Hearings aids are very interesting pieces of technology. The very first one looked like some sort of musical instrument placed inside the ear. Today, it is a small plastic device that can go unnoticed in front of those around you and be several magnitudes more effective. But how did it go from a large metal horn to a small piece of plastic? It all began with the telephone developed by Alexander Graham Bell in 1876.
In 1876, several people with hearing problems found it easier to hear through Bell’s telephone since the receiver was close to the ear; however, Thomas Edison thought of a better idea and developed a carbon transmitter in 1878 for the telephone that amplified the signal put into it. Although Edison was on the right path with electric signal amplification, speech was only amplified by around 15 decibels and the device was still large and heavy – hardly anything practical. To get a better perspective of decibels in terms of speech, a person raises their voice by 30 decibels to allow those hard of hearing to hear.
In 1907, Lee De Forest’s vacuum tube hearing aids produced 70 decibels of amplification which far surpassed the 15-decibel amplification that Edison created. Although this model surpassed that of its predecessor, it weighed a hefty 100 kg and was still very large – hardly transportable for daily use. The main point of this model was to prove that speech could be amplified without a person raising their voice. However, by 1924, this 100kg was reduced to 4kg and allowed the device to fit in a small wooden box. Because of this advancement in vacuum tubes, the hearing aid was finally portable; however, not many people wanted to carry it around due to not wanting others to know about their hearing impairment.
The first wearable hearing aid was developed by Aurex Corp. in 1938 which consisted of a small earpiece and wire connecting to a clip-on amplifier/receiver. This design was only made possible by Norma Krim’s development of the subminiature vacuum tubes that required less power in addition to their smaller size. This product became much more popular on the market as they were more hidden from people’s view when in use; however, they still had to use a strap-on battery pack.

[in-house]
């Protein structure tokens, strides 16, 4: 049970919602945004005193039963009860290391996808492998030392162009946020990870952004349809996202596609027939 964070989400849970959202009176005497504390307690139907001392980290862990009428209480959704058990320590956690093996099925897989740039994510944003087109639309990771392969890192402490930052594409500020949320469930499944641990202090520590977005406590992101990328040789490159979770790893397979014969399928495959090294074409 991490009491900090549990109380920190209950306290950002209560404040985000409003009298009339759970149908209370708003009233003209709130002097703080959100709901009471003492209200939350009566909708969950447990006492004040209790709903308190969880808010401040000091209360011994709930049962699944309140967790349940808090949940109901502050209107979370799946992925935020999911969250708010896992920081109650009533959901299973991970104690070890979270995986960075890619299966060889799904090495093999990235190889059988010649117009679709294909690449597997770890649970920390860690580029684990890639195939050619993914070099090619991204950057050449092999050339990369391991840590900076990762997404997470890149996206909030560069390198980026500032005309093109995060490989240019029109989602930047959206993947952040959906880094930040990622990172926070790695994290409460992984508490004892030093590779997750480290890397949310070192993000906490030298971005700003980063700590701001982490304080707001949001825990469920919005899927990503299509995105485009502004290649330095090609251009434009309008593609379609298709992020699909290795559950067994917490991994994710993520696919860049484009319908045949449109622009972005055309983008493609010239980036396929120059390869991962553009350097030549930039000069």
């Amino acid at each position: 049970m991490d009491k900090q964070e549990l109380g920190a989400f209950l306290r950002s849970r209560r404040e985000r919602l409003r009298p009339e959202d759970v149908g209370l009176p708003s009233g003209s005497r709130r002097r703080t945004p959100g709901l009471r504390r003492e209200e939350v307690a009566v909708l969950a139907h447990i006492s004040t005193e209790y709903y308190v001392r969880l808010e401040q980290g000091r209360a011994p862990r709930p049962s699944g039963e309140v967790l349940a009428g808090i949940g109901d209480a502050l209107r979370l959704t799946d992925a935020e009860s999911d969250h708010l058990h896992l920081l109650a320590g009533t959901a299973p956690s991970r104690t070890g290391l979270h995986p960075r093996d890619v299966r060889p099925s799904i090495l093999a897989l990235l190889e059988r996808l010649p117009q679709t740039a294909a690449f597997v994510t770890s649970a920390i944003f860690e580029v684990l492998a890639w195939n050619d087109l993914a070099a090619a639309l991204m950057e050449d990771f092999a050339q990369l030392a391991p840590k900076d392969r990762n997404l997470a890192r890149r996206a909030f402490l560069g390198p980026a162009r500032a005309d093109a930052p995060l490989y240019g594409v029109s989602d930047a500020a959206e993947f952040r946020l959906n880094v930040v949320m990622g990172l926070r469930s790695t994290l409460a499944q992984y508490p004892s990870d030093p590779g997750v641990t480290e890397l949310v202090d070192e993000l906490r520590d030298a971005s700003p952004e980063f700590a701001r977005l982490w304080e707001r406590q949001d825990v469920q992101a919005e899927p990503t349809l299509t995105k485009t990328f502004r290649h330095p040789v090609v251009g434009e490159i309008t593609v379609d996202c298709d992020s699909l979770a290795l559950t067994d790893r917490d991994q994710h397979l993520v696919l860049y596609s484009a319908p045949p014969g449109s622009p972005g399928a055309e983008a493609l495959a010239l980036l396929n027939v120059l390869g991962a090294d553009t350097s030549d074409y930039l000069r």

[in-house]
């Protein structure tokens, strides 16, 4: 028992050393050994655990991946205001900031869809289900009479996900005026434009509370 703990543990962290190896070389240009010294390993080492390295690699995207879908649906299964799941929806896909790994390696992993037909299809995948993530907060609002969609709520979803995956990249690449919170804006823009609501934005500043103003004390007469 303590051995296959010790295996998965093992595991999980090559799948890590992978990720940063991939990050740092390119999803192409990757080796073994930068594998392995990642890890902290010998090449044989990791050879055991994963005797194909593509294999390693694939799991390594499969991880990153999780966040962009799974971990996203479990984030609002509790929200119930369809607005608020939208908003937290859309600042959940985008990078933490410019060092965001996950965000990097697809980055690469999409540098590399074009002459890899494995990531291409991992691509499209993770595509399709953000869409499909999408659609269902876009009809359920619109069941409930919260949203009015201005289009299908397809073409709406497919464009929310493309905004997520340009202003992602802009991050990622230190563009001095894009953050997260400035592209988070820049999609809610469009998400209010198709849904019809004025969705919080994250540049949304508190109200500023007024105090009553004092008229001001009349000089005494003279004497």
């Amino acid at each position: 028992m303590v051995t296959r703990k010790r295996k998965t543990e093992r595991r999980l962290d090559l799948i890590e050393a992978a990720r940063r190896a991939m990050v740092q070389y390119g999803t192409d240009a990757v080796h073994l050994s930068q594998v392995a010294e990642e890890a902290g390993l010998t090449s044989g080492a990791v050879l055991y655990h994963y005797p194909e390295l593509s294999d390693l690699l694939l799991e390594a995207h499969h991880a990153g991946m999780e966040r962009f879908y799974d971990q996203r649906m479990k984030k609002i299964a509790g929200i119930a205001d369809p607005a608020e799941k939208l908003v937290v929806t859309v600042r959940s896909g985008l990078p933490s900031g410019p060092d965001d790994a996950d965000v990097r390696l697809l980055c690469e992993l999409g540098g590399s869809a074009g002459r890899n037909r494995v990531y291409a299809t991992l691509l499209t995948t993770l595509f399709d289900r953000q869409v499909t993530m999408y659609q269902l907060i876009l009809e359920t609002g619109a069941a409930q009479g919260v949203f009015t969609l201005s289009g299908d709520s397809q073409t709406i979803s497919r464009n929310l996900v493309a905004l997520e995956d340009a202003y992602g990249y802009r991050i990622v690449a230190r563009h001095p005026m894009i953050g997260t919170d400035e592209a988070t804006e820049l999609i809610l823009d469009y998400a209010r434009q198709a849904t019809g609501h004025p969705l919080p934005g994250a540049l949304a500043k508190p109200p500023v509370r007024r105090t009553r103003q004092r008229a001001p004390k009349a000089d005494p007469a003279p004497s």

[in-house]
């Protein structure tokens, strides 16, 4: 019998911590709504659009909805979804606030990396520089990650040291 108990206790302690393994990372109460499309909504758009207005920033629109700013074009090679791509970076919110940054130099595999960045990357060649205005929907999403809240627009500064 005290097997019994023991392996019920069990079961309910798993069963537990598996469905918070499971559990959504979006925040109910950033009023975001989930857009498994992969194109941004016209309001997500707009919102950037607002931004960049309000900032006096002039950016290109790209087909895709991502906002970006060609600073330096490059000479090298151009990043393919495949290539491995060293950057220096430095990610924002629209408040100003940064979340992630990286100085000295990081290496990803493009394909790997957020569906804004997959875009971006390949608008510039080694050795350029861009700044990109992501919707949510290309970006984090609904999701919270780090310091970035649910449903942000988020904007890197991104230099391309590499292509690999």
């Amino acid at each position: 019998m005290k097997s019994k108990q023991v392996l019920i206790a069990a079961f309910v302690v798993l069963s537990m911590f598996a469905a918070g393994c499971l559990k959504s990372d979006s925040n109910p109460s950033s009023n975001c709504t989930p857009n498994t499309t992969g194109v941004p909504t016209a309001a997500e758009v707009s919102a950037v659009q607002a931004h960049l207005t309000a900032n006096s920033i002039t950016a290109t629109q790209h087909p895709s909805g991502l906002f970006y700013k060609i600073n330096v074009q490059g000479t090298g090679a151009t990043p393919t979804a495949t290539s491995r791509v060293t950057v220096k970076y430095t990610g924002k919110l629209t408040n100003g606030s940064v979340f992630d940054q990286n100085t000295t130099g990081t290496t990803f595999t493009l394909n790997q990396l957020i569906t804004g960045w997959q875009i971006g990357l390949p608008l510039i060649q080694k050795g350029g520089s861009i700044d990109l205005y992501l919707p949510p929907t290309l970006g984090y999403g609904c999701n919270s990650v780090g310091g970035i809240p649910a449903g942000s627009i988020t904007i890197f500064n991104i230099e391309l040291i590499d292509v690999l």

Bell Telephone Laboratories in 1948 invented the transistor which allowed the production of transistorized hearing aids. This invention paved the way towards more compact models where batteries, amplifier and microphone were put together into one small unit. The only problem with these models were that they were still hard to hide when in use. It wasn’t until the late 1950s that hearing aids could be entirely worn at the ear.
The Otarion Listener developed by Otarion Electronics in the late 1950s was the first hearing aid that could be worn completely at the ear by storing electronic pieces in eyeglasses. This eyeglass infused hearing aid idea began to spread at it was much more practical to wear and easy to conceal. Even people with perfect sight wore these glasses-infused hearing aids because of its concealment.
Zenith Radio then developed a behind-the-ear model in 1964 that only weighed 7 grams. This device composed of an integrated circuit amplifier, a 1.2V button battery and microphone. Basically, everything besides the microphone is put into one unit and clipped to the ear.
Soon, the digital age rose up as programmable models became available in 2000 that allowed for fine-tuning and increased flexibility. By 2015, these hearing aids are compatible with several smart devices such as our phones to allow automatic sound adjustment and focusing. These are rechargeable as well and are hardly noticeable to someone who is unaware of it.